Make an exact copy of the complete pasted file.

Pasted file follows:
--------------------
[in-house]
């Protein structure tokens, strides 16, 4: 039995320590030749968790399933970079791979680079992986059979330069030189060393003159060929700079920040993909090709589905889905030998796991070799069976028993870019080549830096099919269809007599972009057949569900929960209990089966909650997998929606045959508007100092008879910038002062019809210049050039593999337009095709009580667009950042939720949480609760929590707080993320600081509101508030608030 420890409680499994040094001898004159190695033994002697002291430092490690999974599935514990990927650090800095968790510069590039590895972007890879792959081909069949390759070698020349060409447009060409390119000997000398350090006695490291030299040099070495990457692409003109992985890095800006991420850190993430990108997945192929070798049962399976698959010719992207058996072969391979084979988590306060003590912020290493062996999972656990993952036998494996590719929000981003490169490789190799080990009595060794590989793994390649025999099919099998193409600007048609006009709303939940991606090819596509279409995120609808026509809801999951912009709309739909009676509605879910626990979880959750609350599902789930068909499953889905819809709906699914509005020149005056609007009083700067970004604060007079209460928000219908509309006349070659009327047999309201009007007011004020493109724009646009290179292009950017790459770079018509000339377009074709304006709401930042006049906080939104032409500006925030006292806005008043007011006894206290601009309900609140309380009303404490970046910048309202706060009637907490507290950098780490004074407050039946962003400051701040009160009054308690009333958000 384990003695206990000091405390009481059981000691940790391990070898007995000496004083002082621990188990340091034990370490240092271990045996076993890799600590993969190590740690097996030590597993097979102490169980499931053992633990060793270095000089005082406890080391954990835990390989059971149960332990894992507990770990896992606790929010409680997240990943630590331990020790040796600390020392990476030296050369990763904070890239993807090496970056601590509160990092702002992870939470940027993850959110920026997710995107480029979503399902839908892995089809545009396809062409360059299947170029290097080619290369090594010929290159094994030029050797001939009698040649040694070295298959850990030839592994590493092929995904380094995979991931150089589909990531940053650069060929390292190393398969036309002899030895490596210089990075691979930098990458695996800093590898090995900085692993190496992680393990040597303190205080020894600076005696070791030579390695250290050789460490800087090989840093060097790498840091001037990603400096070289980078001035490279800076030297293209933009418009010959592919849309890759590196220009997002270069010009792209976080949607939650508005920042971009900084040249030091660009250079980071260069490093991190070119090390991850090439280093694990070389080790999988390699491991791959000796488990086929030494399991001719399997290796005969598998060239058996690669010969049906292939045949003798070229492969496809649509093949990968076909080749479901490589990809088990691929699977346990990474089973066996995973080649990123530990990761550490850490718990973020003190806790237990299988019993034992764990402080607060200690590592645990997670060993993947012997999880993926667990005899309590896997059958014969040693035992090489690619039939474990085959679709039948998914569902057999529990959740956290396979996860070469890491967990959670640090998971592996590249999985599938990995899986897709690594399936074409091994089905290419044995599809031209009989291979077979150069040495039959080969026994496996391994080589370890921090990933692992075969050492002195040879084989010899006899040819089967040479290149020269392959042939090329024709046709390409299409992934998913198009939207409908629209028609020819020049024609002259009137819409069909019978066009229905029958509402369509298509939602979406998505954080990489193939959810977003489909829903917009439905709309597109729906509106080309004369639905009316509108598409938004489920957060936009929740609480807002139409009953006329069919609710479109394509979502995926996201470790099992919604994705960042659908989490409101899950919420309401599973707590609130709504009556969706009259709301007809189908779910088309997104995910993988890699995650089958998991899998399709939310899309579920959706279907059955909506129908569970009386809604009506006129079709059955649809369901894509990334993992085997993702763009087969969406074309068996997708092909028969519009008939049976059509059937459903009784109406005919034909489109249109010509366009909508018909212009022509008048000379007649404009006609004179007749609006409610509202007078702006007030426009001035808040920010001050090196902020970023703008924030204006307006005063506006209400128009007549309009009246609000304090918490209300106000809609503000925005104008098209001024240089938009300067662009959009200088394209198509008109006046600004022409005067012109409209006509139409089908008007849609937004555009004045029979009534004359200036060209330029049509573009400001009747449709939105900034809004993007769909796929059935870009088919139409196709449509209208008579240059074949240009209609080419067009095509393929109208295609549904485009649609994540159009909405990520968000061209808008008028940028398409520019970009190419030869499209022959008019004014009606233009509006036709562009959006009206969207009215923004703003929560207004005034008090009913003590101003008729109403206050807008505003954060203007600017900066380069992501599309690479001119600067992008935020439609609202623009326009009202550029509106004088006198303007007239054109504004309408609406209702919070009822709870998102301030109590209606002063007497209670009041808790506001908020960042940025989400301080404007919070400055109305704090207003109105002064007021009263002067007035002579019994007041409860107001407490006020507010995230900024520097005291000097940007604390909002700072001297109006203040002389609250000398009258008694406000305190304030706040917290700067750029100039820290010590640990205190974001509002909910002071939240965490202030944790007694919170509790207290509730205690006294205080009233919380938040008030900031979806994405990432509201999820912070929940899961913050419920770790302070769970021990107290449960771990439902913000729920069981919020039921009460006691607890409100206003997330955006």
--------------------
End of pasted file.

[in-house]
């Protein structure tokens, strides 16, 4: 039995320590030749968790399933970079791979680079992986059979330069030189060393003159060929700079920040993909090709589905889905030998796991070799069976028993870019080549830096099919269809007599972009057949569900929960209990089966909650997998929606045959508007100092008879910038002062019809210049050039593999337009095709009580667009950042939720949480609760929590707080993320600081509101508030608030 420890409680499994040094001898004159190695033994002697002291430092490690999974599935514990990927650090800095968790510069590039590895972007890879792959081909069949390759070698020349060409447009060409390119000997000398350090006695490291030299040099070495990457692409003109992985890095800006991420850190993430990108997945192929070798049962399976698959010719992207058996072969391979084979988590306060003590912020290493062996999972656990993952036998494996590719929000981003490169490789190799080990009595060794590989793994390649025999099919099998193409600007048609006009709303939940991606090819596509279409995120609808026509809801999951912009709309739909009676509605879910626990979880959750609350599902789930068909499953889905819809709906699914509005020149005056609007009083700067970004604060007079209460928000219908509309006349070659009327047999309201009007007011004020493109724009646009290179292009950017790459770079018509000339377009074709304006709401930042006049906080939104032409500006925030006292806005008043007011006894206290601009309900609140309380009303404490970046910048309202706060009637907490507290950098780490004074407050039946962003400051701040009160009054308690009333958000 384990003695206990000091405390009481059981000691940790391990070898007995000496004083002082621990188990340091034990370490240092271990045996076993890799600590993969190590740690097996030590597993097979102490169980499931053992633990060793270095000089005082406890080391954990835990390989059971149960332990894992507990770990896992606790929010409680997240990943630590331990020790040796600390020392990476030296050369990763904070890239993807090496970056601590509160990092702002992870939470940027993850959110920026997710995107480029979503399902839908892995089809545009396809062409360059299947170029290097080619290369090594010929290159094994030029050797001939009698040649040694070295298959850990030839592994590493092929995904380094995979991931150089589909990531940053650069060929390292190393398969036309002899030895490596210089990075691979930098990458695996800093590898090995900085692993190496992680393990040597303190205080020894600076005696070791030579390695250290050789460490800087090989840093060097790498840091001037990603400096070289980078001035490279800076030297293209933009418009010959592919849309890759590196220009997002270069010009792209976080949607939650508005920042971009900084040249030091660009250079980071260069490093991190070119090390991850090439280093694990070389080790999988390699491991791959000796488990086929030494399991001719399997290796005969598998060239058996690669010969049906292939045949003798070229492969496809649509093949990968076909080749479901490589990809088990691929699977346990990474089973066996995973080649990123530990990761550490850490718990973020003190806790237990299988019993034992764990402080607060200690590592645990997670060993993947012997999880993926667990005899309590896997059958014969040693035992090489690619039939474990085959679709039948998914569902057999529990959740956290396979996860070469890491967990959670640090998971592996590249999985599938990995899986897709690594399936074409091994089905290419044995599809031209009989291979077979150069040495039959080969026994496996391994080589370890921090990933692992075969050492002195040879084989010899006899040819089967040479290149020269392959042939090329024709046709390409299409992934998913198009939207409908629209028609020819020049024609002259009137819409069909019978066009229905029958509402369509298509939602979406998505954080990489193939959810977003489909829903917009439905709309597109729906509106080309004369639905009316509108598409938004489920957060936009929740609480807002139409009953006329069919609710479109394509979502995926996201470790099992919604994705960042659908989490409101899950919420309401599973707590609130709504009556969706009259709301007809189908779910088309997104995910993988890699995650089958998991899998399709939310899309579920959706279907059955909506129908569970009386809604009506006129079709059955649809369901894509990334993992085997993702763009087969969406074309068996997708092909028969519009008939049976059509059937459903009784109406005919034909489109249109010509366009909508018909212009022509008048000379007649404009006609004179007749609006409610509202007078702006007030426009001035808040920010001050090196902020970023703008924030204006307006005063506006209400128009007549309009009246609000304090918490209300106000809609503000925005104008098209001024240089938009300067662009959009200088394209198509008109006046600004022409005067012109409209006509139409089908008007849609937004555009004045029979009534004359200036060209330029049509573009400001009747449709939105900034809004993007769909796929059935870009088919139409196709449509209208008579240059074949240009209609080419067009095509393929109208295609549904485009649609994540159009909405990520968000061209808008008028940028398409520019970009190419030869499209022959008019004014009606233009509006036709562009959006009206969207009215923004703003929560207004005034008090009913003590101003008729109403206050807008505003954060203007600017900066380069992501599309690479001119600067992008935020439609609202623009326009009202550029509106004088006198303007007239054109504004309408609406209702919070009822709870998102301030109590209606002063007497209670009041808790506001908020960042940025989400301080404007919070400055109305704090207003109105002064007021009263002067007035002579019994007041409860107001407490006020507010995230900024520097005291000097940007604390909002700072001297109006203040002389609250000398009258008694406000305190304030706040917290700067750029100039820290010590640990205190974001509002909910002071939240965490202030944790007694919170509790207290509730205690006294205080009233919380938040008030900031979806994405990432509201999820912070929940899961913050419920770790302070769970021990107290449960771990439902913000729920069981919020039921009460006691607890409100206003997330955006």